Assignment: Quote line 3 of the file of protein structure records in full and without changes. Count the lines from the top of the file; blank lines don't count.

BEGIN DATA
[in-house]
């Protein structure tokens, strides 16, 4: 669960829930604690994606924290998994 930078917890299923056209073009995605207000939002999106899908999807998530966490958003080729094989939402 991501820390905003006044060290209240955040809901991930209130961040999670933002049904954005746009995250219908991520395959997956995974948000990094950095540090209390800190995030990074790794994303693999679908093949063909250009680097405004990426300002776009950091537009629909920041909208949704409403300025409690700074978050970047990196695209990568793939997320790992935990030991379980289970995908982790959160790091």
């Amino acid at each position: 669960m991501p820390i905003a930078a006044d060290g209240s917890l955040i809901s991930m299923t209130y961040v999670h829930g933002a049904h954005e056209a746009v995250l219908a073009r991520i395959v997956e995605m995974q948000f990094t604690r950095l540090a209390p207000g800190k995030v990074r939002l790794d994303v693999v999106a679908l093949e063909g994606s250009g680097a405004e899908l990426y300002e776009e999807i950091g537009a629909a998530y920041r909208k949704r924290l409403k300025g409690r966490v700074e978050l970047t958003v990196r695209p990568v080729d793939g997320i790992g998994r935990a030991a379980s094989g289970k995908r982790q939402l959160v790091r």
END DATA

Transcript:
């Amino acid at each position: 669960m991501p820390i905003a930078a006044d060290g209240s917890l955040i809901s991930m299923t209130y961040v999670h829930g933002a049904h954005e056209a746009v995250l219908a073009r991520i395959v997956e995605m995974q948000f990094t604690r950095l540090a209390p207000g800190k995030v990074r939002l790794d994303v693999v999106a679908l093949e063909g994606s250009g680097a405004e899908l990426y300002e776009e999807i950091g537009a629909a998530y920041r909208k949704r924290l409403k300025g409690r966490v700074e978050l970047t958003v990196r695209p990568v080729d793939g997320i790992g998994r935990a030991a379980s094989g289970k995908r982790q939402l959160v790091r």